Created: October 29, 2019 06:44 PM
(ABC 6 News) -- In one week, Rochester residents will decide if they want to pass a $171 million referendum to deal with overcrowding issues that have plagued classrooms for years.
“We’re projected to grow another 1,200 students in the next five years, which right now we’re currently running elementary schools at 98 percent capacity, and middle schools at 99 percent capacity, so we’re just running out of room,” said Michael Muñoz, Superintendent of Rochester Public Schools.
“Our growing community will continue to do just that, grow,” said Linda Freeman, co-chair of Strong Schools for Rochester, a group that’s been encouraging people to vote yes on the referendum.
“I do not want to minimize the very real problem that RPS has. It needs more facilities, it needs smaller classroom sizes, that’s all very real,” said Angela Gupta, a parent of two kids in the district who doesn’t think the referendum is the best solution for students.
“One of the things that I’ve gotten asked before is well why didn’t we do something about this earlier? Well, we did. We did two boundary adjustments and we opened up preschool centers to free up some classrooms in the elementary, but we’re to a point where that’s no longer an option,” Muñoz said.
In March, the school board voted to put two questions on the ballot. The first question asks for $171.4 million to reconstruct Bishop and Longfellow elementary schools, build a new elementary and middle school, upgrade security, upgrade the high school auditoriums, and buy land for future expansion.
“The only option we have is to build additional schools to accommodate that growing enrollment,” Muñoz said.
“I can’t sit by and do nothing in that situation,” said Mike Vance, chair of Strong Schools for Rochester and a parent of three kids in the district.
He said the vote is personal.
“Every year I get a class list and I can see how many students are in my children’s classes and I’ve seen that number increase year to year,” Vance said.
Not every parent agrees.
“What they’re recommending is really quite large schools, and the data on that is very clear, that large schools are not good for student learning, they’re actually bad for student learning, and they’re worse for students of low-income and minority groups,” Gupta said.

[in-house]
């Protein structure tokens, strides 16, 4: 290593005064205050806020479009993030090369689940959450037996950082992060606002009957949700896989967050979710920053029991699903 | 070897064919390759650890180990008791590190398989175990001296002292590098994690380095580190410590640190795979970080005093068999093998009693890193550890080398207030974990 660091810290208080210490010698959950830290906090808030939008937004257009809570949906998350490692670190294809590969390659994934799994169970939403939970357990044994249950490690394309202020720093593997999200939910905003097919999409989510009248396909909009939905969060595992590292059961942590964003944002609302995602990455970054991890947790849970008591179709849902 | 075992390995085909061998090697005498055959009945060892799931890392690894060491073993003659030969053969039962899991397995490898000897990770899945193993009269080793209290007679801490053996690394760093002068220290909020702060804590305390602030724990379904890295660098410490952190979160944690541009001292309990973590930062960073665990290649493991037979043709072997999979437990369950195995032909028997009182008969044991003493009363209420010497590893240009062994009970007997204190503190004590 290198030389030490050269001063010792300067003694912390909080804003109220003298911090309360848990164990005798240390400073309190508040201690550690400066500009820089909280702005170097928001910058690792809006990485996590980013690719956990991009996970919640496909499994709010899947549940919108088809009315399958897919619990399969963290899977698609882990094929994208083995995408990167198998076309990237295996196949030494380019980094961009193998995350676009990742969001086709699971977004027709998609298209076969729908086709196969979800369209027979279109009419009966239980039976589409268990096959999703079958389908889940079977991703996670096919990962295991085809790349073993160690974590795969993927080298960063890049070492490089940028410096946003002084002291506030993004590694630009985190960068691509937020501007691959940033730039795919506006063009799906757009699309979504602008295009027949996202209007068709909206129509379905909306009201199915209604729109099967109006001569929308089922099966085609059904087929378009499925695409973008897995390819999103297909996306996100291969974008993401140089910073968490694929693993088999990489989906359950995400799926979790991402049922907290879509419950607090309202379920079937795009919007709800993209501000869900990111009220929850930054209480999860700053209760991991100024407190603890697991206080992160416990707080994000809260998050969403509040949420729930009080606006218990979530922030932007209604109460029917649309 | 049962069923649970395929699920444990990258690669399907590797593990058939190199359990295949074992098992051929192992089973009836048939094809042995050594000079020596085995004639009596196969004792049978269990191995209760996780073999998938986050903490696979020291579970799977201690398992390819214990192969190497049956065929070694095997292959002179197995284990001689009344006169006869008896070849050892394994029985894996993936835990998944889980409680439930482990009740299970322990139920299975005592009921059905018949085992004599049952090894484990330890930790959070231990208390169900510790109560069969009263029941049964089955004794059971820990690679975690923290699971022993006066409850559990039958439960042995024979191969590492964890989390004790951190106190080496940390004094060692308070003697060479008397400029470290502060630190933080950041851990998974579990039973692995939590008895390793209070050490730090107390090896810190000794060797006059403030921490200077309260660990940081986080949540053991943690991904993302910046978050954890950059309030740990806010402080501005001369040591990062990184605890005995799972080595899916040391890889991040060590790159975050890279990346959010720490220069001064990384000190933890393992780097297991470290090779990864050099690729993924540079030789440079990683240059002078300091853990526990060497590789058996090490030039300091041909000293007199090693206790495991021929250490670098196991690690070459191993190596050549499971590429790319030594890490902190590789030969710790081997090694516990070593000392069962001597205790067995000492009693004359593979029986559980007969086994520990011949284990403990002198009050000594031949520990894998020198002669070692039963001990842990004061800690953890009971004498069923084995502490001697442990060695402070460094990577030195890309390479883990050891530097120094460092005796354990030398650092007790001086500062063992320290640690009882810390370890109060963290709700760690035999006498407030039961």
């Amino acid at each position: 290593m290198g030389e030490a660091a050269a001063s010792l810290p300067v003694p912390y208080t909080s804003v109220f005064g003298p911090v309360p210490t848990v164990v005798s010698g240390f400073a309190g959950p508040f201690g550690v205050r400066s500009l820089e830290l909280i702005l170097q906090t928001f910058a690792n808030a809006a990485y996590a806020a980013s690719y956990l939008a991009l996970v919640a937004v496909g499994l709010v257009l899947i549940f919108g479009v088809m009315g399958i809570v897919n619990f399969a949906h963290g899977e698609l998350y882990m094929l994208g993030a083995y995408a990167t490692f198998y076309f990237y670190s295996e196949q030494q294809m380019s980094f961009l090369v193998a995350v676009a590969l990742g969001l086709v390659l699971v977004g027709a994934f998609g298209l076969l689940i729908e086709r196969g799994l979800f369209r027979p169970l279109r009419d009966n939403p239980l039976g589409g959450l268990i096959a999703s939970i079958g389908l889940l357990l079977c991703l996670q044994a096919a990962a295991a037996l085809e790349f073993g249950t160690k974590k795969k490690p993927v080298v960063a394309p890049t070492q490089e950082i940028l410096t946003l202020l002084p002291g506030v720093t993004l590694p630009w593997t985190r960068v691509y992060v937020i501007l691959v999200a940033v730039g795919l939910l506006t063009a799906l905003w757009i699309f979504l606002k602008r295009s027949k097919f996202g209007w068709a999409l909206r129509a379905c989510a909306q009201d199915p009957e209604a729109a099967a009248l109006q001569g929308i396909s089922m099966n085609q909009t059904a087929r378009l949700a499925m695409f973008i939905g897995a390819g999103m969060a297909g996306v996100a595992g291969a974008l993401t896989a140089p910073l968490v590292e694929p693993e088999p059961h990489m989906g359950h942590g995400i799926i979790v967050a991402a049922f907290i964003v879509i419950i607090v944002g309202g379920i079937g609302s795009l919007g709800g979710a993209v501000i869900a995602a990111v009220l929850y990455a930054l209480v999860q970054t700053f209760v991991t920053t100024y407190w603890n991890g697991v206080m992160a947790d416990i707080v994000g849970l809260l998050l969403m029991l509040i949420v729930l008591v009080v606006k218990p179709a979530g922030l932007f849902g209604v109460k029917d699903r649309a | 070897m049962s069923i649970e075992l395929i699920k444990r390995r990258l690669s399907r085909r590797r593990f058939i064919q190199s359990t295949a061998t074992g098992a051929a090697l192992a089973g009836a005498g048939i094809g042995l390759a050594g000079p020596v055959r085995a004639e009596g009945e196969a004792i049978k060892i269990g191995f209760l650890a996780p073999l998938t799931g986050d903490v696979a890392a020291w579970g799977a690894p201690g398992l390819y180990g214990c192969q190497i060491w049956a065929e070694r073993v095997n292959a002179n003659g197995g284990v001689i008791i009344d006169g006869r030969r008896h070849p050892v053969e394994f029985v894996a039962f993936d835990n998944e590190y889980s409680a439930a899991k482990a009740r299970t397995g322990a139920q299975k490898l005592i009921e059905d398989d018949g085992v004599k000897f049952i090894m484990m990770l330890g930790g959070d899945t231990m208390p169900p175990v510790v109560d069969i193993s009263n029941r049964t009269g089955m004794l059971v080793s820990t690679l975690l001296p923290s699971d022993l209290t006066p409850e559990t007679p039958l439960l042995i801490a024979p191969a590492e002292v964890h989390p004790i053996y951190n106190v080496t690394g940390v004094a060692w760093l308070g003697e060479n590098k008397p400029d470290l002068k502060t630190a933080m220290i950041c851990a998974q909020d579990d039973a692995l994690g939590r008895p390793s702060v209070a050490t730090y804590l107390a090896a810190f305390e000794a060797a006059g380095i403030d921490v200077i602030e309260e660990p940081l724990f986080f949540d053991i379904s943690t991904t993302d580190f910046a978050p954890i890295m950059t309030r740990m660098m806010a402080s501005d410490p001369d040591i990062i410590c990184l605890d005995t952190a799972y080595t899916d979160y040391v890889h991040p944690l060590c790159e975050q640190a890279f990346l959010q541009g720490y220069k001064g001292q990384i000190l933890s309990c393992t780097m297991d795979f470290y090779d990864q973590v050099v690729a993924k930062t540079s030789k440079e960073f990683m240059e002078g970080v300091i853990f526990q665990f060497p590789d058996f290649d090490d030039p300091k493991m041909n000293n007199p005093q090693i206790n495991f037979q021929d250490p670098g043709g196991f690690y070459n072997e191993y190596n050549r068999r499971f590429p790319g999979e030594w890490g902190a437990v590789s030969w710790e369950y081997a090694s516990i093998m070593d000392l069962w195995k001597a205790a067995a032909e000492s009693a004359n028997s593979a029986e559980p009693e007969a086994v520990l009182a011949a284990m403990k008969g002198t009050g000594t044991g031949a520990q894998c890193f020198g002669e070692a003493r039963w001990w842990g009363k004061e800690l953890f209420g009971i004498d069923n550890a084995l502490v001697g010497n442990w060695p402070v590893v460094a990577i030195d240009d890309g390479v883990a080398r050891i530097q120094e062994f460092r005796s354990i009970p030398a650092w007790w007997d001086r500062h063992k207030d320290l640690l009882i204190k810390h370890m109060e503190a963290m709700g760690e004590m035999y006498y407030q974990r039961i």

Supt. Muñoz said the total number of students for each school that’s recommended, 720 students, is smaller than some existing schools.
“We have a couple elementary schools that are pushing 900 students, and you know the argument is well your smaller schools do better academically. Well, one of those 900 elementary enrollment schools is doing really well academically,” Muñoz said, citing Gibbs Elementary in Northwest Rochester.
If the referendum fails, Muñoz said all the district can do is try again.
“You know Century I think took three times to pass, and the pared-down that dollar amount each time, so if somebody’s supporting, doesn’t want the referendum to pass because they want smaller schools, that’s probably not going to happen,” he said.
The second question on the ballot, which will only apply if question one passes, is an ask for an additional $9.5 million to build a pool at Century High School and renovate the existing pool at Mayo High School.
Voting yes on the referendum is a vote to increase property taxes. For a home worth $200,000, question one would be an increase of $42/year. If both questions pass, the annual impact would be $48.
Election day is Tuesday, November 5.
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